WASHINGTON: President Joe Biden’s nominee for Supreme Allied Commander Europe said today NATO members will need to increasingly share the burden of supplying military capabilities to defend the continent as the US shifts its defense resources toward the Indo-Pacific.
“It’s imperative as we look at the emergence of the threat of China, for us to find ways to be able to handle the acute threat of Russia in a collective fashion with the alliance,” Gen. Christopher Cavoli told members of the Senate Armed Services Committee at his confirmation hearing. “There are a number of different ways that could play out. Almost all of those ways include increased burden sharing … on the part of other members of the alliance.”
The comments from Cavoli, currently head of US Army Europe and Africa, come as the US military balances the Russian military threat in Europe with what it views as the larger, long-term competition with China in the Indo-Pacific.
As to where the allies should look to focus their investments, Cavoli said that “probably most importantly” increase air and missile defense capabilities would be “welcome contributions” from NATO members. The four-star added that NATO allies could contribute more armored vehicles, though he noted that many of Europe’s ground vehicles are in need of modernization. He also named long-range fires and logistics.
“We would encourage the development of those capabilities across the alliance,” Cavoli said.
Cavoli was nominated in early May to take over EUCOM and SACEUR duties from Air Force Gen. Tod D. Wolters. His nomination comes amid Russia’s unprovoked invasion of Ukraine, which has led several European nations to boost defense spending and prompted Sweden and Finland to move toward NATO membership.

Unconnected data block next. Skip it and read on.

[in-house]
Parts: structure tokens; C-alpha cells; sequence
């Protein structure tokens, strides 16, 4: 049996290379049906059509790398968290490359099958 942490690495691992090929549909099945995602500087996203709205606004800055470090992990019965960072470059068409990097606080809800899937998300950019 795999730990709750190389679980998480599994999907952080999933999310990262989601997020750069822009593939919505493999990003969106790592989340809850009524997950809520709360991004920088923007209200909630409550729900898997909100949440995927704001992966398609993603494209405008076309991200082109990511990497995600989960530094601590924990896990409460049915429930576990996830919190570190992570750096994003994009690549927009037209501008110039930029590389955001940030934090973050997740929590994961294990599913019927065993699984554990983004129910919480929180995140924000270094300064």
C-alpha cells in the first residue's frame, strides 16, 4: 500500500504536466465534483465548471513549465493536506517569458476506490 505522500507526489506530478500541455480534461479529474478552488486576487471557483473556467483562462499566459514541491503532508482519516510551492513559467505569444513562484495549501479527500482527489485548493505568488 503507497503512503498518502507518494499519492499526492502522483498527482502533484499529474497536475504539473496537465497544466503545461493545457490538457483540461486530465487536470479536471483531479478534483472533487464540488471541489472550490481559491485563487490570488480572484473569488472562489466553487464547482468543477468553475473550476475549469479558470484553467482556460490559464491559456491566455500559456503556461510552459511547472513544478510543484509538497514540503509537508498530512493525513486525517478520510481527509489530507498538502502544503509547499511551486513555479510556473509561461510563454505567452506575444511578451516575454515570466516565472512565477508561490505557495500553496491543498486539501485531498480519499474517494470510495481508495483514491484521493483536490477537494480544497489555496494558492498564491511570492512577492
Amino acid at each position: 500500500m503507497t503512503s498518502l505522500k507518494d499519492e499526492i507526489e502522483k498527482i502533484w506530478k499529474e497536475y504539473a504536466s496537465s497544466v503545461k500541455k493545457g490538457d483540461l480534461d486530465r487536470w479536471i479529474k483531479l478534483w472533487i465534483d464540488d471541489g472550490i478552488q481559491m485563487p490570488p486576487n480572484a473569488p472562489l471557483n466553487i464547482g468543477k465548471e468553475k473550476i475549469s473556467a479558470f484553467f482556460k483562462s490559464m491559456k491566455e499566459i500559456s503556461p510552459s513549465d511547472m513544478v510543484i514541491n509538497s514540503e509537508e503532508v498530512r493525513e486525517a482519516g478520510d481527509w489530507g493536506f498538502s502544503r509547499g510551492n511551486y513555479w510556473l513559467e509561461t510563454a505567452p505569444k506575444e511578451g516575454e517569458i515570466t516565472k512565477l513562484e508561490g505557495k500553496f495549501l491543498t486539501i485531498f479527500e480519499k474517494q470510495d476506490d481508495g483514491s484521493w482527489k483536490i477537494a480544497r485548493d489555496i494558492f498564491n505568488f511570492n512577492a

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“Russia’s unprovoked invasion of Ukraine ushers in a new era in European security,” he said in his opening statement, adding that NATO is “more energized and unified” than it has been for years.
However, the US continues to push NATO allies to spend 2% of GDP on defense, a target for alliance membership that became a political flashpoint under former President Donald Trump. Asked by Sen. Josh Hawley, R-Mo., if NATO members needed to spend beyond the 2% currently required, Cavoli said he supports it.
“I know all of the land forces chiefs in NATO. Each one of them has a list of requirements. The requirements …would all take more than 2% of GDP,” Cavoli said. “So I am an advocate of spending more than 2% — at least 2%.”
As a result of the Russian invasion of Ukraine, NATO could grow in coming months if Sweden and Finland are admitted. Cavoli wrote in his advanced policy questions that the two Nordic countries would be “net providers” of collective security of NATO if they join. He called out their participation in exercises with US troops and said both nations bring “quite a bit” of military capability.
Under questioning from Sen. Tom Cotton, R-Ark., Cavoli outlined the strategic benefits for NATO and the military challenges Russia faces if the Nordic nations join the alliance. At sea, the entire coastline of the Baltic Sea, excluding the Russian enclave of Kaliningrad, would be NATO shores. That creates “geometric dilemmas that Russia does not have right now as they sail forth from St. Petersburg and Kaliningrad,” Cavoli said.
On land, Cavoli said that the Russia calculation on its border with Finland, where it hasn’t stationed significant levels of ground troops, will likely change.
“They thought they had a relationship with Finland that allowed them to do that,” he said. “This allowed Russia to concentrate ground forces in other places. That possibility will now go away for Russia.”